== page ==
Capital is always a coward. So goes the saying. It goes where there is political stability and it leaves when political risk increases, confidence has been eroded and the investment environment becomes unstable.
For Egypt, the toppling of Hosni Mubarak's regime two years ago brought tremendous euphoria to thousands of people who hoped the demise of the old system would usher in a new era of accountability, stability, transparency and some measure of equity when it comes to wealth distribution that would diminish the existing disparities in society.
Instead, Egypt has been on a thorny road, infused with violence and a chaotic state of disorder that bodes little for reconciliation or a democratic transition in a post-Mubarak era. The prevailing environment has failed to restore investor sentiment.
Egypt's new president Mohamed Mursi, who comes from the Muslim Brotherhood, has irked only regional governments who fear the destabilising influence of his Islamist allies on their countries. The new Egyptian president has, more importantly, failed to dispel people's fear that he's not very different from his predecessor. Attempts to expand his constitutional powers and deem them “unchallengeable" last year - until a new constitution was ratified and new parliament elected - ignited widespread protests from liberals, secularists, Coptic Christians and members of the judiciary. (...)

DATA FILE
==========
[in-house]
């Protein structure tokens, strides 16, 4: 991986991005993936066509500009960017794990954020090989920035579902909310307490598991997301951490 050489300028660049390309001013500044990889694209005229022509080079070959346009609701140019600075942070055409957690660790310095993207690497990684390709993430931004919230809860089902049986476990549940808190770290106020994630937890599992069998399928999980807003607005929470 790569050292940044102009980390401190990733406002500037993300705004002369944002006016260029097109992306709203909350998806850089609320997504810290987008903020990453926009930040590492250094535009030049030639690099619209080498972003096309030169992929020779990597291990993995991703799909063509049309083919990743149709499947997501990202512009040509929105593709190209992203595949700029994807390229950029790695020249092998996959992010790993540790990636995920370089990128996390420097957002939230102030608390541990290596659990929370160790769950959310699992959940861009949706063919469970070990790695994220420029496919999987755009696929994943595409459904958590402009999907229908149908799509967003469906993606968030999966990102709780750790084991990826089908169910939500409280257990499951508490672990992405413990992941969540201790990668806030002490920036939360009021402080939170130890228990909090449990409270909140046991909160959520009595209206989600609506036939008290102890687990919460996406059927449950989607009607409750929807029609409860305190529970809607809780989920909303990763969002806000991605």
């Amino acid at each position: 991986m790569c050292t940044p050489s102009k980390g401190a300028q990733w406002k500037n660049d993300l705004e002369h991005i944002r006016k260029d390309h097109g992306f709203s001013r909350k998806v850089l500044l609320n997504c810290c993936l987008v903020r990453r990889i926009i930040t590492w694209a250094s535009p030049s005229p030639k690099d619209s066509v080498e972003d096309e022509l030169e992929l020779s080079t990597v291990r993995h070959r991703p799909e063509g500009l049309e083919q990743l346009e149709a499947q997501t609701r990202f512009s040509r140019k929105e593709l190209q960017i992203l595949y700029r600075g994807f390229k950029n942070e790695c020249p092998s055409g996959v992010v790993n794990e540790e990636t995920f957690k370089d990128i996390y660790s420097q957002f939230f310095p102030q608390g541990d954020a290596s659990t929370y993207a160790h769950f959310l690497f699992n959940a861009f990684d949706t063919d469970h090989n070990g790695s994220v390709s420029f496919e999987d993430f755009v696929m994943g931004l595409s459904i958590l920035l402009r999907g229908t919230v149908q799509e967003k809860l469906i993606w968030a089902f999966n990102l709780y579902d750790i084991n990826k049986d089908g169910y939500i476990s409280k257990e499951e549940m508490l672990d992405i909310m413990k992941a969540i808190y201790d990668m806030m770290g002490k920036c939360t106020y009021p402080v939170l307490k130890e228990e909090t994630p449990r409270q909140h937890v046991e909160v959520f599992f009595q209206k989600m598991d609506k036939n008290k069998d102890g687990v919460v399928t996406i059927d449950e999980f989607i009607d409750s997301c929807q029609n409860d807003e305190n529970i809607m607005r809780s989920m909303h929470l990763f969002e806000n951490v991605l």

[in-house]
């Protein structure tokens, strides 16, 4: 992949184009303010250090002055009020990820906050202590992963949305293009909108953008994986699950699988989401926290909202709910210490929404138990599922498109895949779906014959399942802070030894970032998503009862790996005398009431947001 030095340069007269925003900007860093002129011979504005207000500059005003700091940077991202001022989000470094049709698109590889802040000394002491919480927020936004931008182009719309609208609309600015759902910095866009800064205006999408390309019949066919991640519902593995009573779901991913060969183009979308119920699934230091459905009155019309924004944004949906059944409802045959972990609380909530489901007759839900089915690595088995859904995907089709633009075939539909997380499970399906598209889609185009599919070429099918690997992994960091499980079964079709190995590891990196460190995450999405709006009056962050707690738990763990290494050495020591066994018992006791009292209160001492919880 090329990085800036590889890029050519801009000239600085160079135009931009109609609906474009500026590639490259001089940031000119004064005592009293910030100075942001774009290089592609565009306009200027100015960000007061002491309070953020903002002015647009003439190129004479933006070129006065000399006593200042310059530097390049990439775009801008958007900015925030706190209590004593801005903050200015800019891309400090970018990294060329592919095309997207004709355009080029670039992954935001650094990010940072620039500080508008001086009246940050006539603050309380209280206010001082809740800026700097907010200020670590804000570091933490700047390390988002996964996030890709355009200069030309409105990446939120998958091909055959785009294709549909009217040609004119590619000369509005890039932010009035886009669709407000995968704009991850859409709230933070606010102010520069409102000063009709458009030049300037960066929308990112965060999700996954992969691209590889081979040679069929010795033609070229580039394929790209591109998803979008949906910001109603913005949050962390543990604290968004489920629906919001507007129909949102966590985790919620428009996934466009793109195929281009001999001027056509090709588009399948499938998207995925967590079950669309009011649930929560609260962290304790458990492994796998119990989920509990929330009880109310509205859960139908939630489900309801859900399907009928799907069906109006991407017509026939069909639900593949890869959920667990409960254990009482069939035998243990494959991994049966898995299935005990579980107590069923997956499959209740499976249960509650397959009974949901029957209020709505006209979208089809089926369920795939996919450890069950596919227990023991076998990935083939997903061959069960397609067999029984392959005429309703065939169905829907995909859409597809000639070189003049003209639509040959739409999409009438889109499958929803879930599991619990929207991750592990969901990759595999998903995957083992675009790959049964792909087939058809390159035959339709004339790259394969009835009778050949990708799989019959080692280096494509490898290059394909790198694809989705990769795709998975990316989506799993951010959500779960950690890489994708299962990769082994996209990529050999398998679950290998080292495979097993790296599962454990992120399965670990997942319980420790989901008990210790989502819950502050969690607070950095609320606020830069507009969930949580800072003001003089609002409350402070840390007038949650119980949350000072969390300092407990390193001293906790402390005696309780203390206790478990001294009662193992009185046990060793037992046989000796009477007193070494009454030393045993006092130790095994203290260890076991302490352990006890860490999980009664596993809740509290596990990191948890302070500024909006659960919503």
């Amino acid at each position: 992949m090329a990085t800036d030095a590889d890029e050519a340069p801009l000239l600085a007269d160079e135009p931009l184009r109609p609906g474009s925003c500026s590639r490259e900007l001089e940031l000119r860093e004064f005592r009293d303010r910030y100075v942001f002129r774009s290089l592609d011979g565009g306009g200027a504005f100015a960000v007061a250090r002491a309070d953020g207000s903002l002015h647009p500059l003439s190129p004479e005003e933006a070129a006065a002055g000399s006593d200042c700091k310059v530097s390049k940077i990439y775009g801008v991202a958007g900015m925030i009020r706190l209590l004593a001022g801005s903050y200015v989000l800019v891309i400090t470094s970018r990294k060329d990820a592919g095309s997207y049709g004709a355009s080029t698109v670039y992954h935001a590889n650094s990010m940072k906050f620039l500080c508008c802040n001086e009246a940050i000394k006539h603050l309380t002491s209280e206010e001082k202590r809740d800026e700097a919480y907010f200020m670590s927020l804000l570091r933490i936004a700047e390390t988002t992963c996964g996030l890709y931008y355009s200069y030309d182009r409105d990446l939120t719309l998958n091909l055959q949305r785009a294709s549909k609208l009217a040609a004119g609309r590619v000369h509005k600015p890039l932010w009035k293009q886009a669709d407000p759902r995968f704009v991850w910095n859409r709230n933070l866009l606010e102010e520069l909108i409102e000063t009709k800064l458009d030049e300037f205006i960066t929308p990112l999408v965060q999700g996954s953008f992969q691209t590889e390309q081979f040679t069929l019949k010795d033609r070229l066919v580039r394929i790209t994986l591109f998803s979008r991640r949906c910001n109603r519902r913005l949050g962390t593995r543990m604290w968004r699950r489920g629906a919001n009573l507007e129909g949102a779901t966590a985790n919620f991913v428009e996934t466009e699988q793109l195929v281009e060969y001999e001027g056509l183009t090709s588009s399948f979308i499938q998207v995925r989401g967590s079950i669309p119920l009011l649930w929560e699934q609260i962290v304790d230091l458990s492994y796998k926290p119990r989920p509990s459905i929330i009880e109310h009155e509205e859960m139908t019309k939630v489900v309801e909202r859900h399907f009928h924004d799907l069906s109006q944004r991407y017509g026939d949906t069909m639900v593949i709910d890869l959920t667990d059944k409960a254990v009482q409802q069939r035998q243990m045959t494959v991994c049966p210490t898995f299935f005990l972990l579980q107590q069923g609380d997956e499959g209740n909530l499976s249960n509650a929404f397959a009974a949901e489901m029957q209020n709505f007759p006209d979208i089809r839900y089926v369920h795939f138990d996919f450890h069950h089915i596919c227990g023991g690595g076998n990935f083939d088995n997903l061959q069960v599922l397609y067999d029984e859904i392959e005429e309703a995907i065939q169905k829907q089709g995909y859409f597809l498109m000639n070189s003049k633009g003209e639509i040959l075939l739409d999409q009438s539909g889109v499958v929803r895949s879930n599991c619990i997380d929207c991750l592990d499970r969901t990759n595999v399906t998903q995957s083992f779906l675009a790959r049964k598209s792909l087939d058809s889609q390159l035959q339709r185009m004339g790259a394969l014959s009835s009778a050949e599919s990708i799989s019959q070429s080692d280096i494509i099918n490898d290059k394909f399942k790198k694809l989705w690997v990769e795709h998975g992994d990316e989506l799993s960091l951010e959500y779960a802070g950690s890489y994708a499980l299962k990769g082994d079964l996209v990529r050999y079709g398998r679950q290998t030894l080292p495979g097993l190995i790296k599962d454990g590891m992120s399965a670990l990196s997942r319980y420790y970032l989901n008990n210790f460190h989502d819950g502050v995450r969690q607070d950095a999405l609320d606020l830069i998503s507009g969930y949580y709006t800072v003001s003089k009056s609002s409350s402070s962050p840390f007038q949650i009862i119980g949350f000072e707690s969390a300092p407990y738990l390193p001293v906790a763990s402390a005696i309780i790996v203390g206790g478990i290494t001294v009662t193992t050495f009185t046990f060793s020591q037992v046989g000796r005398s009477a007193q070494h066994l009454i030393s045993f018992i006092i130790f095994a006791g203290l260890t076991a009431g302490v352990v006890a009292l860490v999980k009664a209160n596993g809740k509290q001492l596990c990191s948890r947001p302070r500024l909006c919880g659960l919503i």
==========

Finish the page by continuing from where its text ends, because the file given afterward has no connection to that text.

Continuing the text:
“Political unrest makes it more difficult to take economic decisions," says Richard Fox, head of Middle East and Africa sovereign ratings at Fitch Ratings. “The president revoked sales tax adjustments that were a key prior action for the IMF programme, which is also crucial for economic progress as it would demonstrate that the government was finally getting to grips with the economy. It would also catalyse substantial multilateral and bilateral funding."